Thursday, June 7, 2012


Ah, good old Jereboam!
(I figured I'd throw this first part in to explain my title, lest you think I'm talking about Jeremiah or something.)
If you ask a kid what their favorite Bible story is, you're likely to get a variety of answers.  Daniel in the lion's den, the fiery furnace, Noah's ark, Esther, Jonah, etc.  And one of the most popular is David!  David is every kid's hero.  The story of David and Goliath is classic Sunday School material.  But then it just keeps getting better as he becomes king.  David is one of the most well-loved Bible characters of all time.  He's the gold standard for the king of the Jews.  Jews have upheld him for centuries, and with good reason.
But something I've noticed is I've never met a kid who mentioned Jereboam as their favorite Bible character.  Weird right?
But did you know that Jereboam had the opportunity to be as well established as David?  Jereboam actually had a great beginning, and it's an exciting story when you start reading it.  It's during the time of Solomon, and Solomon has turned away from God by allowing his wives to influence him and pressure him into building temples to all these other gods, so God says He will take the kingdom away from Solomon in the days of his son, but for David's sake, He won't take the whole thing, but will leave David's descendants one tribe.
In the meanwhile, Solomon is rebuilding one of the cities in Israel, Millo, and there's an industrious young man named Jereboam who distinguishes himself by his hard work.  (Which is the reason, I believe, God also chose him.  In Proverbs it says, 'Seest thou a man diligent in his business?  he shall stand before kings, he shall not stand before mean men.'  There's a little side application for pays to be industrious and work hard.  Anyhoo...)  Solomon notices him and appoints him to a government position.
Then one day, as Jereboam is leaving the city of Jerusalem, he is met secretly in a field by the prophet Ahijah.  This is epic stuff, hearkening back to David and Samuel, Moses and the burning bush, Gandalf and Frodo! (OK maybe not the last one.)  Ahijah is wearing a new cloak, and when he sees Jereboam, he rips it off, and tears it into 12 pieces.  Ahijah hands Jereboam 10 of the pieces, keeps two, and tells him that God is giving 10 of the tribes of Israel into his hand.  But here's the thing that stuck out to me about what he tells him:
1Kings 11:38 And it shall be, if thou wilt hearken unto all that I command thee, and wilt walk in my ways, and do that is right in my sight, to keep my statutes and my commandments, as David my servant did; that I will be with thee, and build thee a sure house, as I built for David, and will give Israel unto thee.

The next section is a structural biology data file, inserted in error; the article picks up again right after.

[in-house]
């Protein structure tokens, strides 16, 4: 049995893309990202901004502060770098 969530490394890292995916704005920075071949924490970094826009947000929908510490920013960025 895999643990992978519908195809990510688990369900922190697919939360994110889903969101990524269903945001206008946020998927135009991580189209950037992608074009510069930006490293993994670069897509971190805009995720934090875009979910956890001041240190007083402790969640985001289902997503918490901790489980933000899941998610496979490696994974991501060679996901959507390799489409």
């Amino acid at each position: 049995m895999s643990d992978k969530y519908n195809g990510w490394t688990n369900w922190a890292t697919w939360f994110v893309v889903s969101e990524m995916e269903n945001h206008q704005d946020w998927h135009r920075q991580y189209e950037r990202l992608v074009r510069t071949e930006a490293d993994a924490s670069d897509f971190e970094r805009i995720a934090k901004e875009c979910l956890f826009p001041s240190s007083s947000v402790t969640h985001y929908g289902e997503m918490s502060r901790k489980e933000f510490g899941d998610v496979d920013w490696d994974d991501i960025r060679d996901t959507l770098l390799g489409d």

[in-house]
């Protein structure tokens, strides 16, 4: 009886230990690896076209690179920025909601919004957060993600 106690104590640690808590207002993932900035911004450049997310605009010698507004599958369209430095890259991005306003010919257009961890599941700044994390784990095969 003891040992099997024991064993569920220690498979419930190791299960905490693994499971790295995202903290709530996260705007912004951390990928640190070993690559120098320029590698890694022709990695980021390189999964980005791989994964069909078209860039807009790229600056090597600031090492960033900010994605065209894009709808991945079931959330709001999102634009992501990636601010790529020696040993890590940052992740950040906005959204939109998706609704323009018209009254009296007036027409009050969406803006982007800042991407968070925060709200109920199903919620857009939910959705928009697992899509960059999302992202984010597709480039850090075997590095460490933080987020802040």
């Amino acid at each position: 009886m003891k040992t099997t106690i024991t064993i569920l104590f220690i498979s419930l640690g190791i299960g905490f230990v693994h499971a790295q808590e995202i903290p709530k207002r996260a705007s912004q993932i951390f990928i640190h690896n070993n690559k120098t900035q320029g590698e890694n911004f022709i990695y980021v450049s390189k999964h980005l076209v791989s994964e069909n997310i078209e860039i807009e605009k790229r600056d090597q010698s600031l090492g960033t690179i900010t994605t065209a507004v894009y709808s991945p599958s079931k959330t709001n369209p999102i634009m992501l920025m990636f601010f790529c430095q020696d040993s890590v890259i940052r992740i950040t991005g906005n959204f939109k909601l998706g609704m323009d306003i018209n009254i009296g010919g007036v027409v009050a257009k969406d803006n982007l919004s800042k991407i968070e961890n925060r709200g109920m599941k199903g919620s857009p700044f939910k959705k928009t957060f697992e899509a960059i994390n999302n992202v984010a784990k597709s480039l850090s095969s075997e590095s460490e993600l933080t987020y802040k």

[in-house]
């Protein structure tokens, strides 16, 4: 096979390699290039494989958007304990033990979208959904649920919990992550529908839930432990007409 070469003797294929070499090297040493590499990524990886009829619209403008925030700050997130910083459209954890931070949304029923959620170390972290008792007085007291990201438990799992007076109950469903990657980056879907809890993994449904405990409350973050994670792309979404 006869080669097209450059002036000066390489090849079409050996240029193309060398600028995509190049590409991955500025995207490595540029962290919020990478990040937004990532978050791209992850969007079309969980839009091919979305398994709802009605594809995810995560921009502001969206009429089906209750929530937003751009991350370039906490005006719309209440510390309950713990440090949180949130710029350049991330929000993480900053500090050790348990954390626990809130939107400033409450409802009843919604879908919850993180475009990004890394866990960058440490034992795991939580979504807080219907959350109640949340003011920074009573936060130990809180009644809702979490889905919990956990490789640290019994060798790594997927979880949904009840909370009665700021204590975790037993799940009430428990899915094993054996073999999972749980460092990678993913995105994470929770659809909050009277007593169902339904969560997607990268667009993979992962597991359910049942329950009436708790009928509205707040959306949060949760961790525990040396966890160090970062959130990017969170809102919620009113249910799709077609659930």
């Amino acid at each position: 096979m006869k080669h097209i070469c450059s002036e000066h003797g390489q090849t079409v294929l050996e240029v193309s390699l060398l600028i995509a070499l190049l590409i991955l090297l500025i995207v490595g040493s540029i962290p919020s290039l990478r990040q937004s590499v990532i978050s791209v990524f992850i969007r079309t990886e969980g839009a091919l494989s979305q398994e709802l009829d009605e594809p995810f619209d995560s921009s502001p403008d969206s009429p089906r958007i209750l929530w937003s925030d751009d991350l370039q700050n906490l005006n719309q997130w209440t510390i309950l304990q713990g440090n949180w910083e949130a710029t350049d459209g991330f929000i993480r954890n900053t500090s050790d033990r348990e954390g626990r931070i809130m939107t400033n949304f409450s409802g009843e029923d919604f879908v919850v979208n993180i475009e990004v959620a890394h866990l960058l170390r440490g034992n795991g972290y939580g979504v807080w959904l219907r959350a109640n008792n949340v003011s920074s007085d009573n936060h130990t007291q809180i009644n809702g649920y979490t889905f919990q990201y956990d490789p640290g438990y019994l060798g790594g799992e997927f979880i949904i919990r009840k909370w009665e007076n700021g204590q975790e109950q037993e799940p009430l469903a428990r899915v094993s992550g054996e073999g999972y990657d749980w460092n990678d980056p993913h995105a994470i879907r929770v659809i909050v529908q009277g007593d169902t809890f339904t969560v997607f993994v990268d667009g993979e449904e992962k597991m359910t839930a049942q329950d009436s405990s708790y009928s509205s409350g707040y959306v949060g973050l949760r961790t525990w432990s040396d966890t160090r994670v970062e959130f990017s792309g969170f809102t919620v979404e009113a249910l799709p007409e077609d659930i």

Jereboam had the opportunity to be established by God in the same way that David was!  We all know about what a great king David was.  In fact, David's house was so sure, that God refused to give the entire kingdom to Jereboam, solely because of David.  And later on, the Messiah was to come through David's seed.  God protected and kept David's line.  And Jereboam had the same opportunity to have just as sure of an house.  So things come to pass just as God promised, and God establishes Jereboam as the king over 10 of the tribes.
Unfortunately, when Jereboam became king, he grew worried that he would lose the kingdom that God had given him, if the people went to worship in Judah (the one tribe he hadn't been given) instead of staying in Israel.  So he set up two golden calves, one in Bethel, and one in Dan, and told them the same thing Aaron had, "These be thy gods which have brought thee out of the land of Egypt."  He made a political decision and compromised his beliefs and integrity to keep the kingdom God had given him, rather than just trusting God with the outcome.  Then later, as almost every king in Israel is mentioned, they are compared with Jereboam the son of Nebat who turned Israel's heart away after other gods.  What a different legacy than what he could have had.  This is emphasized and comes to a climax, when Jereboam's son Abijah becomes sick.  Jereboam sends his wife in disguise to Ahijah, the same prophet who told him he would become king, to find out what would happen to his son.  By this point, Ahijah is old and sick, and nearly blind.  So Jereboam's wife puts on a disguise and goes to visit him.  But before she even gets to the door, God tells Ahijah who is coming, and what she wants.  So while she's at the door, Ahijah says, "Come on in, Jereboam's wife.  Why pretend to be someone else?  I'll tell you what you came to ask, but it won't be good news."